The Secretary has cited to no authority--and our research has disclosed none--that would require us to stretch the above words beyond their obvious meanings. To begin with, the phrase "wharves, bulkheads, quays, piers, [and] docks" clearly implies something more substantial than a mere riverside log boom, particularly when coupled with the generic "and other berthing locations." Ships, not logs and small boats, "berth." Moreover, OSHA's use of the adjective "primary" to qualify "movements" (i.e., "of cargo or materials from vessel to shore or shore to vessel") indicates an intent to limit the application of the regulation to direct transfers of goods to or from vessels, however defined. No such direct transfers of cargo or materials are involved here; logs are simply removed from the backs of trucks and dumped into the river. Finally, even if we were to accept a definition of vessel broad enough to include log rafts, see, e.g., Bethlehem Steel Co. v. United States, 238 F. Supp. 483, 490 (Cust.Ct.1964), rev'd on other grounds, 53 C.C.P.A. 142 (1966), cert. denied, 386 U.S. 912 (1967); The Libby Maine, 3 F.2d 79, 80 (W.D. Wash. 1924), it is uncontroverted that no cargo or materials went directly to or from a vessel under the facts of the instant appeal.

It is clear from both the history and the wording of 29 C.F.R. § 1917 that the regulation was intended to apply to the range of activities normally associated with stevedoring operations. The only obvious similarity between a stevedoring operation and a log boom, however, is that both involve the use of waterside cranes and derricks. It is upon this similarity that the Secretary grounds her principal argument.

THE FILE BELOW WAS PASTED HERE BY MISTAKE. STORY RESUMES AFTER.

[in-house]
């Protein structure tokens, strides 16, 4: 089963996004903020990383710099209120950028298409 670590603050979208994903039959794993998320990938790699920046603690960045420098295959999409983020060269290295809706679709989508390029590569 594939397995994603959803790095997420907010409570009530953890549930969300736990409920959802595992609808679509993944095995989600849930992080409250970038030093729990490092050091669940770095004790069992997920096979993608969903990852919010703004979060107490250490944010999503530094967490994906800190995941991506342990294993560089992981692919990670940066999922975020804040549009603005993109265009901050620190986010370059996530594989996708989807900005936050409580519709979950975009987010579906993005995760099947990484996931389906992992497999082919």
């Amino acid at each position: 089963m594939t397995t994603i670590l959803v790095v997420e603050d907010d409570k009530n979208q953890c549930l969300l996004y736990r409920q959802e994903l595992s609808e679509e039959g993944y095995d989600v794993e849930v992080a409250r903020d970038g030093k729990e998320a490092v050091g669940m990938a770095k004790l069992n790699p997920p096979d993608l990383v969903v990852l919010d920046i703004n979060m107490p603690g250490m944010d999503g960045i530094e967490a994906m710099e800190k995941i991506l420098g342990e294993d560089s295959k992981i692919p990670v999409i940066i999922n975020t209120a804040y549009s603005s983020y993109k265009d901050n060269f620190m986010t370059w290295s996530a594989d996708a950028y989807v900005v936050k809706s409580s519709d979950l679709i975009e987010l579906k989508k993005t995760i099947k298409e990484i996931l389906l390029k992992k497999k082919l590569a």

If OSHA had intended to regulate the operation of every crane and derrick that happened to be positioned on or near a waterway, it presumably could have done so, but having chosen to word its regulation in a way that plainly excludes its application to nonstevedoring-type operations, we cannot accept the interpretation urged by the Secretary. To hold otherwise would subject Knappton to potential fines for noncompliance with a regulation it could not reasonably have believed applied to the operations at issue here.

Because our review of 29 C.F.R. § 1917.2(u) convinces us that the Secretary's interpretation of this regulation conforms neither to the purpose nor to the wording of that regulation, see Martin, 111 S. Ct. at 1176, the petition for review is GRANTED and enforcement of the citations is DENIED. The Clerk is directed to amend the caption as indicated above.


This disposition is not suitable for publication and may not be cited to or by the courts of this Circuit except as provided by 9th Cir.R. 36-3


Under the provisions of the Occupational Safety and Health Act of 1970, 29 U.S.C. §§ 651 et seq., the Secretary sets and enforces workplace health and safety standards through her rulemaking powers, while the Commission (a 3-member board appointed by the President with the advice and consent of the Senate) reviews the exercise of those powers by providing employers with evidentiary hearings where they can challenge the Secretary's actions


Knappton's act of naming the Commission rather than the Secretary as respondent was not improper, as even the Secretary concedes. See Fed. R. App. P. 15(a) ("Review of an order of an administrative agency ... [or] commission ... (hereinafter, the term 'agency' shall include ... commission) shall be obtained by filing ... a petition to ... review.... The petition shall specify the parties ... [and in] each case the agency shall be named respondent")